Merck's Keytruda bests BMS' Yervoy in head-to-head melanoma trial

Merck R&D chief Roger Perlmutter

Advantage Merck ($MRK) in the melanoma immunotherapy race. The U.S.-based company says its PD-1 drug Keytruda met its goals in a head-to-head study with Bristol-Myers Squibb's ($BMY) Yervoy (ipilimumab), dealing a blow to that company's growing immunotherapy franchise.

Even better, Keytruda bested Yervoy in previously untreated patients with advanced melanoma, a result that could lead to a bigger market for the Merck med.

Keytruda hit its primary endpoints not only for stalling cancer progression, but for extending patients' lives--so-called overall survival, a key measure for regulators, doctors and payers. Merck stopped the study, called KEYNOTE-006, after trial monitors decided the results were strong enough to prompt a halt.

Currently, Keytruda is approved for patients with advanced melanoma previously treated with Yervoy and, in some patients, another type of drug as well. That second- and third-line status limits the number of patients eligible for the drug. 

With solid data on first-line use, Merck could ask the FDA to expand that patient pool--and with recent decisions, the agency has proved willing to decide quickly, provided the survival data is there. Keytruda's rival immunotherapy Opdivo recently won an indication in lung cancer mere days after Bristol-Myers filed for that approval, and the FDA's oncology chief cited its impressive overall survival numbers for the quick move.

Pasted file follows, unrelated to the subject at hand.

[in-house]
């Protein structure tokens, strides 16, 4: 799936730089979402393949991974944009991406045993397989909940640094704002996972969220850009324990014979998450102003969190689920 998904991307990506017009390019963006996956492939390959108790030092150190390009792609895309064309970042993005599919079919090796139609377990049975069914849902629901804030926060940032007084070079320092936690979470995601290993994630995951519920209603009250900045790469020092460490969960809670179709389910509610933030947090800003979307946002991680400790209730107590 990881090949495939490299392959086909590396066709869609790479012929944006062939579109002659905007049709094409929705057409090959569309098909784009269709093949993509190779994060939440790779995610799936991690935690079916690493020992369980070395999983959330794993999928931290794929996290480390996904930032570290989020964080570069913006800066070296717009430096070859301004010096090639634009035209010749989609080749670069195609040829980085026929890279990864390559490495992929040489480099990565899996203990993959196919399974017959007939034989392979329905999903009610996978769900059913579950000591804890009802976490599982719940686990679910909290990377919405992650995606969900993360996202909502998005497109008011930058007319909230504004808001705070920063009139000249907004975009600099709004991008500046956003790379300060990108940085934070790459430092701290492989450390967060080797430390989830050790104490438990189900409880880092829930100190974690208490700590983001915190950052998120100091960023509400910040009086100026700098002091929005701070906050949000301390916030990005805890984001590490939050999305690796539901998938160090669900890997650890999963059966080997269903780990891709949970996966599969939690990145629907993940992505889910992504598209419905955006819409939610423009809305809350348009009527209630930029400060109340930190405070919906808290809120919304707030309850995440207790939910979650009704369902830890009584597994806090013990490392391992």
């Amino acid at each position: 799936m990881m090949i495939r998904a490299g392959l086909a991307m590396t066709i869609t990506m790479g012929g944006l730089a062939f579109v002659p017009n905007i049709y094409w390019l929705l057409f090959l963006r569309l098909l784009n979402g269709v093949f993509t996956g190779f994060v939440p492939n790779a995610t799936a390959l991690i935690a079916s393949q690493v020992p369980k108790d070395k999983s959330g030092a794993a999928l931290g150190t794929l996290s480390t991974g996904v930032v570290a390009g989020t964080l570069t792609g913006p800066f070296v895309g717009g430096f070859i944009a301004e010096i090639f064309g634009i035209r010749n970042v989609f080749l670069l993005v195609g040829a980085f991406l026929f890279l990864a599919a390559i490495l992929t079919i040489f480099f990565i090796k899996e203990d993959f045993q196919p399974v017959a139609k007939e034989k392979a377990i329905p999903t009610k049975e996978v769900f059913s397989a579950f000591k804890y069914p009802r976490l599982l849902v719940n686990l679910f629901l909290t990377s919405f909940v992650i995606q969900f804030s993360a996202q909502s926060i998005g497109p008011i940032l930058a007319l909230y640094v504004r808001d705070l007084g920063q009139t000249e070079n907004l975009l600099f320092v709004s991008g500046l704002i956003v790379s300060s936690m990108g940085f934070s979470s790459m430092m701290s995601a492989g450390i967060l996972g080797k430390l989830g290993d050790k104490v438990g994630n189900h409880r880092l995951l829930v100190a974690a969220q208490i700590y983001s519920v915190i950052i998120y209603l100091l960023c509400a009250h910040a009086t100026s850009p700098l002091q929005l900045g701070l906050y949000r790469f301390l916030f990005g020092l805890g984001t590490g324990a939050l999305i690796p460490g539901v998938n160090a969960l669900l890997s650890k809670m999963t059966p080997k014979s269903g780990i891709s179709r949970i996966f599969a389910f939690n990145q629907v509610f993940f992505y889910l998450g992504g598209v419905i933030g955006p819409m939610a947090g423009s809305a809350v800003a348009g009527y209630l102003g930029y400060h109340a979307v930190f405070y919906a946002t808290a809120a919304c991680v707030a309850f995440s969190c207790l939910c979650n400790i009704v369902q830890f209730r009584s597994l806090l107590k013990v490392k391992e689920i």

Opdivo's lung cancer nod put Bristol-Myers ahead in that field, at least in squamous non-small cell lung cancer (NSCLC) patients. Keytruda is eying an NSCLC indication as well, and given the data at hand, the Merck med may get an FDA approval covering a broader range of patients. That won't happen till later this year, however.

Now, Merck has an edge in melanoma, and it's ready to brag about it. The drug delivered a "statistically significant and clinically meaningful improvement" in overall survival and progression-free survival" compared to Yervoy, the company said in a statement. And in announcing the trial results, R&D chief Roger Perlmutter hinted at possible standard-of-care movement. "Evidence from our clinical program for Keytruda will help to define the appropriate treatment of advanced melanoma," Perlmutter said in the statement. 

Next month, we'll get a better idea of how big Keytruda's melanoma advantage is. Full data from the KEYNOTE-006 study will be unveiled at the American Association of Cancer Research meeting in Philadelphia.

- read the Merck release

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